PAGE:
Clash of the Codes was a made-for-TV series that pitted teams representing various sports against each other in a series of devised physical challenges. In this final episode from the first series, rowing and canoeing are the frontrunners, with plenty of Olympic podium experience on both teams (Ian Ferguson, Eric Verdonk and Chris White, plus world champ sculler Phillipa Baker). They tackle a steep bush rescue and the army confidence course at Whangaparaoa Peninsula. A young Marc Ellis (rugby) gets early practice playing the larrikin onscreen.
Clash of the Codes was a show that pitted teams representing various sports against each other in a series of physical challenges (obstacle courses, mud runs and stair climbs etc). In the made-for-TV battle for code bragging rights the traditional heavyweights (rugby, rowing) were challenged by strivers from the newer codes (eg. Olympic canoeing champ Ian Ferguson, Coast to Coast multisporter Steve Gurney, and young then-unknown triathlete Hamish Carter). Four series were made; the first three were hosted by Simon Barnett and the last by Robert Rakete.
Dylan Taite interviews UK punk rock legends The Clash at Auckland Railway Station during their 1982 Kiwi tour, in this RWP report. Squinting in the sunlight, frontman Joe Strummer is typically passionate about the power of music to effect change, and the importance of them staying together (although guitarist Mick Jones and drummer Topper Headon would be fired within 15 months). With songbook at hand, they perform willing if somewhat ramshackle acoustic versions of Woody Guthrie’s ‘Who's Going to Shoe Your Pretty Little Feet’ and folk standard ‘Shenandoah’.
This collection celebrates rugby in New Zealand as it has been seen onscreen: from classic bios and tour docos, to social history, dramas and protest. In the accompanying backgrounders, broadcaster Keith Quinn looks at the on air history of rugby in NZ; and playwright David Geary asks if rugby is a religion, and argues it is a good test of character.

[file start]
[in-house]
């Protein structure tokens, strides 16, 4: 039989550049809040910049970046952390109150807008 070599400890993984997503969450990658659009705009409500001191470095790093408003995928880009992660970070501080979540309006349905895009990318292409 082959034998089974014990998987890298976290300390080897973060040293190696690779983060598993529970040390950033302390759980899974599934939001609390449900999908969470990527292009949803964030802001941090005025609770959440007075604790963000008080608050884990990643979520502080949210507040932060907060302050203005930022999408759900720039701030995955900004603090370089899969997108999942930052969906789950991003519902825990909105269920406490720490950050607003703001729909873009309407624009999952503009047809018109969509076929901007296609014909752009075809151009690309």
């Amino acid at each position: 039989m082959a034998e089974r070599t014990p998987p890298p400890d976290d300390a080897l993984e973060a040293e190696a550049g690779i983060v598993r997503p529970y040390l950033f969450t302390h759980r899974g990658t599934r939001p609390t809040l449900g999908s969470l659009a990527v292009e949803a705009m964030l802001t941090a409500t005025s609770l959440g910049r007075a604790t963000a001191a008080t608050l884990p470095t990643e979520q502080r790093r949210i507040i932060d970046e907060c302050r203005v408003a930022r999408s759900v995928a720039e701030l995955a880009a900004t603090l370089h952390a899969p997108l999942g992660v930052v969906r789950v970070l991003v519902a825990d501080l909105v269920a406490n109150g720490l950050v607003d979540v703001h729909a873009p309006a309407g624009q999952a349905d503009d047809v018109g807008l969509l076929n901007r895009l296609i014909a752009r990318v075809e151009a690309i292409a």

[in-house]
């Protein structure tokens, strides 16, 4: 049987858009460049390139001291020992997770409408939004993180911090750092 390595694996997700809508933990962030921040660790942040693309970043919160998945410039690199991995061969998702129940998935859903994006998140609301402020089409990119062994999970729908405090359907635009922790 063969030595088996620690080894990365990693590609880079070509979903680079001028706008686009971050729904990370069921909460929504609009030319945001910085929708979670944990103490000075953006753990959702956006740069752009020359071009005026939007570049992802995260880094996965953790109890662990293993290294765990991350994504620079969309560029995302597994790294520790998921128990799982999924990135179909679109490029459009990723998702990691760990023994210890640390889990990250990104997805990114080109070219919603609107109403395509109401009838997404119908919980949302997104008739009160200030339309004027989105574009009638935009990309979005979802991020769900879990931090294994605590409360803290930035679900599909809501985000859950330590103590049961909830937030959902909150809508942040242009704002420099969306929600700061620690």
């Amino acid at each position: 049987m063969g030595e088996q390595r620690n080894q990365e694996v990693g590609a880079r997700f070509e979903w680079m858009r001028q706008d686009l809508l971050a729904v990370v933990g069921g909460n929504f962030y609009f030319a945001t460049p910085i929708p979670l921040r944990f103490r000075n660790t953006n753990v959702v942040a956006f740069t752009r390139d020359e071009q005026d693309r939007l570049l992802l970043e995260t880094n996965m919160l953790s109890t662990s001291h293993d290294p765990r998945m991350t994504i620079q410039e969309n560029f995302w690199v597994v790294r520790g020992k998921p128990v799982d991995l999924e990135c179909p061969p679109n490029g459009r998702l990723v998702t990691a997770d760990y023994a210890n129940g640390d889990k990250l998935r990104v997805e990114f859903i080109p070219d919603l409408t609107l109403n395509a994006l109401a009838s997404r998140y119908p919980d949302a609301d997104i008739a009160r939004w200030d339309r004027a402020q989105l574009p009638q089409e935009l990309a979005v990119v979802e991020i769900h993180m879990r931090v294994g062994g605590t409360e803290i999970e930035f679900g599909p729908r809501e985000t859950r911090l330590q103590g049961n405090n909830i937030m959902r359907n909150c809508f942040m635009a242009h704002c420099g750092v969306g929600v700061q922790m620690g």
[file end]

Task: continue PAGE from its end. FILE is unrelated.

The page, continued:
This collection celebrates the legendary moments that New Zealanders — huddled around the telly — gawked at, chortled with, and choked on our Choysa over as they played out on our screens. "There's a generation who remember where they were when JFK was shot", but as Paul Casserly asks in his collection primer, "where were you when Thingee's eye popped out?"
The primetime current affairs interview is the heavyweight contest of screen broadcasting. They can woo hearts and minds, speak truth to power, turn elections, end strikes, enrage or reveal subjects, and enshrine or tarnish reputations. This collection puts the spotlight on iconic Kiwi contributions to the genre, from headline-making clashes (Muldoon versus "smart alec" Walker, Clark versus "sanctimonious little creep" Campbell, Pilger versus "just read" Hill, Conner versus Holmes) to warmer encounters (David Frost charmed by Big Norm Kirk, Paul Holmes bemused by the Ingham twins).
Christopher Columbus sailed 15,000 miles to find the new world: "500 years later, it turned up on the doorstep." This documentary chronicles New Zealand's hit contribution to Expo '92, held on the Seville island where Columbus apparently planned his voyages. Amidst the celebrations, come culture clashes. Reporter Marcia Russell argues that ultimately Expo is about creating consumers and brand awareness, by selling New Zealad as sophisticated, exotic, proud, and culturally mature. It is also a chance to persuade the masses that Aotearoa is actually south.
“Through falling leaves I pick my way slowly…” In 1970 a musical paean to getting your nature buzz topped the charts. ‘Nature’, by The Fourmyula, became a Kiwi classic: in 2001 an APRA poll voted it the best local song of the past 75 years. This 2010 Close Up report, from Auckland’s Montecristo Room, sees presenter Mark Sainsbury introduce the band's second performance of 'Nature' in Aotearoa (the band were overseas when it topped the charts). He quizzes composer Wayne Mason, and drummer Chris Parry recalls encountering The Clash while working in the English music scene.
This feature film follows Māori medicine woman Paraiti (played by singer Whirimako Black) on a rare visit to Auckland from her Urewera home. She meets a Māori servant (Rachel House) and is drawn into helping a wealthy Pākehā woman (Outrageous Fortune’s Antonia Prebble) with a scandalous, life-threatening secret. The tale of culture clash and deception in settler Aotearoa was directed by Mexican Dana Rotberg (Otlia Rauda), who adapted the story from Witi Ihimaera novella Medicine Woman. Producer John Barnett was also involved in the adaptation of Ihimaera’s Whale Rider.
This film documents the influential 1979 New Zealand tour of a black theatre group from London arts centre Keskidee. They visit marae, perform at The Gluepot, prisons and youth centres; meet gang members, Ratana ministers and a young Tame Iti; and korero about roots and fights for rights. The made-for-TV film was directed by Merata Mita and Martyn Sanderson. On the tour Sanderson met his future wife, Kenyan actor Wanjiku Kairie. Tour instigator Denis O’Reilly argued in 2009 that the doco is “full of insights at a time of huge social and cultural shifts in Aotearoa.”